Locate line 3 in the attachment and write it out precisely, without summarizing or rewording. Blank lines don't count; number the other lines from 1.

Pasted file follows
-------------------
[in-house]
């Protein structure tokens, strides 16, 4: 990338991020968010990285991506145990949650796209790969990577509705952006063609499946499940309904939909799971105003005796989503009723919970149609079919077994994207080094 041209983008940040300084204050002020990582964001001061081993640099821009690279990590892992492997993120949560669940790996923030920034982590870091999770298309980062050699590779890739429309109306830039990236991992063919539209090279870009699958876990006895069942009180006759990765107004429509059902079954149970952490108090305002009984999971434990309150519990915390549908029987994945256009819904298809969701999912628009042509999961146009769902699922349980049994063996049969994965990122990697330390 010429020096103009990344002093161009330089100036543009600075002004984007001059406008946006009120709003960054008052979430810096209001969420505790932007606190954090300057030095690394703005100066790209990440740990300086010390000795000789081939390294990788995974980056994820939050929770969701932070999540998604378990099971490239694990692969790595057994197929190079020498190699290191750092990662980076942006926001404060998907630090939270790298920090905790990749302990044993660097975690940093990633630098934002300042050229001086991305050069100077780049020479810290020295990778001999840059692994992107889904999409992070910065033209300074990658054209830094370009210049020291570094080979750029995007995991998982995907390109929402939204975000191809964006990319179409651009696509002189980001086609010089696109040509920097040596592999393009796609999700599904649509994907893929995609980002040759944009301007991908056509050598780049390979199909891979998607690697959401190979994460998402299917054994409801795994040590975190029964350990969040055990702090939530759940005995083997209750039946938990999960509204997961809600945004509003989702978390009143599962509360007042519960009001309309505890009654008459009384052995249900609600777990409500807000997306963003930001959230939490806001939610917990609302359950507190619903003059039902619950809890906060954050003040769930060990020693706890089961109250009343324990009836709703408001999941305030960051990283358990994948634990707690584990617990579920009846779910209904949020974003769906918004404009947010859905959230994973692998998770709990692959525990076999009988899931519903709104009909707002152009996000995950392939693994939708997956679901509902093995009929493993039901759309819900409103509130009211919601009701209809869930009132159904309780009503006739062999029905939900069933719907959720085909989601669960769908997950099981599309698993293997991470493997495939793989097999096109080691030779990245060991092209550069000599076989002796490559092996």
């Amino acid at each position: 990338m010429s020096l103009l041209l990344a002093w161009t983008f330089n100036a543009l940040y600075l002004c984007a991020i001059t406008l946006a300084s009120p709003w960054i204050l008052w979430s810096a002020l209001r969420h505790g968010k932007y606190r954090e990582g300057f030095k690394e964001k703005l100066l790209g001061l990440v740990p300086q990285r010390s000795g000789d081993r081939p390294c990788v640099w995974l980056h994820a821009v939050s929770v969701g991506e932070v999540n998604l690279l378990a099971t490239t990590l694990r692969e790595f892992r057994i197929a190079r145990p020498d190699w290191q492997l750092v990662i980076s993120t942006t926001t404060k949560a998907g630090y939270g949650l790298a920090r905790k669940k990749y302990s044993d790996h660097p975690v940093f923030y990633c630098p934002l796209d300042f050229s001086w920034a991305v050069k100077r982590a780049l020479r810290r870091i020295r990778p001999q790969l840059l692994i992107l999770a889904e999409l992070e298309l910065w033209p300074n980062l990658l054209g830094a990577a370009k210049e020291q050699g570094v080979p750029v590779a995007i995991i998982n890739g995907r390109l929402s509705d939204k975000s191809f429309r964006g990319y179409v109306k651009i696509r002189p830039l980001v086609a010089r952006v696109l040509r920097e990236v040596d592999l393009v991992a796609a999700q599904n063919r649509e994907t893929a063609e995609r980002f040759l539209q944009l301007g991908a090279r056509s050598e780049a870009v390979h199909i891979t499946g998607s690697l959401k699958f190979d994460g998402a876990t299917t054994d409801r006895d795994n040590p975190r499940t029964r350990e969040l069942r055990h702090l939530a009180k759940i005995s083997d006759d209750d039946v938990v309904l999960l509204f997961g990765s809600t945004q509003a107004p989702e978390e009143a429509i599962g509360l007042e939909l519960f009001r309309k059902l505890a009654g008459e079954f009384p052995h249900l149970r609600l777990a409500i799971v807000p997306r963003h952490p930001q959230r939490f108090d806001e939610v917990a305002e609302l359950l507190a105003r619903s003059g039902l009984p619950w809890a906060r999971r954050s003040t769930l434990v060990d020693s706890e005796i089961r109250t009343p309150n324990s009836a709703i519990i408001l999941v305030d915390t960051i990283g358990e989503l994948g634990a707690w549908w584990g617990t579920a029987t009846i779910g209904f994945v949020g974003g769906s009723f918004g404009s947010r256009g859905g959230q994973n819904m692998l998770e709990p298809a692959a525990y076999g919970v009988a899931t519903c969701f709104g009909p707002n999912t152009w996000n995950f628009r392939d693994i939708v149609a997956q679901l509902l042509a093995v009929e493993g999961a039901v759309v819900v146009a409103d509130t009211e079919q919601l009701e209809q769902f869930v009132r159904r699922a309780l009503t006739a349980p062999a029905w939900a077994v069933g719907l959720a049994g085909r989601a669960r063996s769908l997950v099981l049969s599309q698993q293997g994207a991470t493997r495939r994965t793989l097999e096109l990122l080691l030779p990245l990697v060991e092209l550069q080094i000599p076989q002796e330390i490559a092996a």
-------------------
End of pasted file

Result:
């Amino acid at each position: 990338m010429s020096l103009l041209l990344a002093w161009t983008f330089n100036a543009l940040y600075l002004c984007a991020i001059t406008l946006a300084s009120p709003w960054i204050l008052w979430s810096a002020l209001r969420h505790g968010k932007y606190r954090e990582g300057f030095k690394e964001k703005l100066l790209g001061l990440v740990p300086q990285r010390s000795g000789d081993r081939p390294c990788v640099w995974l980056h994820a821009v939050s929770v969701g991506e932070v999540n998604l690279l378990a099971t490239t990590l694990r692969e790595f892992r057994i197929a190079r145990p020498d190699w290191q492997l750092v990662i980076s993120t942006t926001t404060k949560a998907g630090y939270g949650l790298a920090r905790k669940k990749y302990s044993d790996h660097p975690v940093f923030y990633c630098p934002l796209d300042f050229s001086w920034a991305v050069k100077r982590a780049l020479r810290r870091i020295r990778p001999q790969l840059l692994i992107l999770a889904e999409l992070e298309l910065w033209p300074n980062l990658l054209g830094a990577a370009k210049e020291q050699g570094v080979p750029v590779a995007i995991i998982n890739g995907r390109l929402s509705d939204k975000s191809f429309r964006g990319y179409v109306k651009i696509r002189p830039l980001v086609a010089r952006v696109l040509r920097e990236v040596d592999l393009v991992a796609a999700q599904n063919r649509e994907t893929a063609e995609r980002f040759l539209q944009l301007g991908a090279r056509s050598e780049a870009v390979h199909i891979t499946g998607s690697l959401k699958f190979d994460g998402a876990t299917t054994d409801r006895d795994n040590p975190r499940t029964r350990e969040l069942r055990h702090l939530a009180k759940i005995s083997d006759d209750d039946v938990v309904l999960l509204f997961g990765s809600t945004q509003a107004p989702e978390e009143a429509i599962g509360l007042e939909l519960f009001r309309k059902l505890a009654g008459e079954f009384p052995h249900l149970r609600l777990a409500i799971v807000p997306r963003h952490p930001q959230r939490f108090d806001e939610v917990a305002e609302l359950l507190a105003r619903s003059g039902l009984p619950w809890a906060r999971r954050s003040t769930l434990v060990d020693s706890e005796i089961r109250t009343p309150n324990s009836a709703i519990i408001l999941v305030d915390t960051i990283g358990e989503l994948g634990a707690w549908w584990g617990t579920a029987t009846i779910g209904f994945v949020g974003g769906s009723f918004g404009s947010r256009g859905g959230q994973n819904m692998l998770e709990p298809a692959a525990y076999g919970v009988a899931t519903c969701f709104g009909p707002n999912t152009w996000n995950f628009r392939d693994i939708v149609a997956q679901l509902l042509a093995v009929e493993g999961a039901v759309v819900v146009a409103d509130t009211e079919q919601l009701e209809q769902f869930v009132r159904r699922a309780l009503t006739a349980p062999a029905w939900a077994v069933g719907l959720a049994g085909r989601a669960r063996s769908l997950v099981l049969s599309q698993q293997g994207a991470t493997r495939r994965t793989l097999e096109l990122l080691l030779p990245l990697v060991e092209l550069q080094i000599p076989q002796e330390i490559a092996a």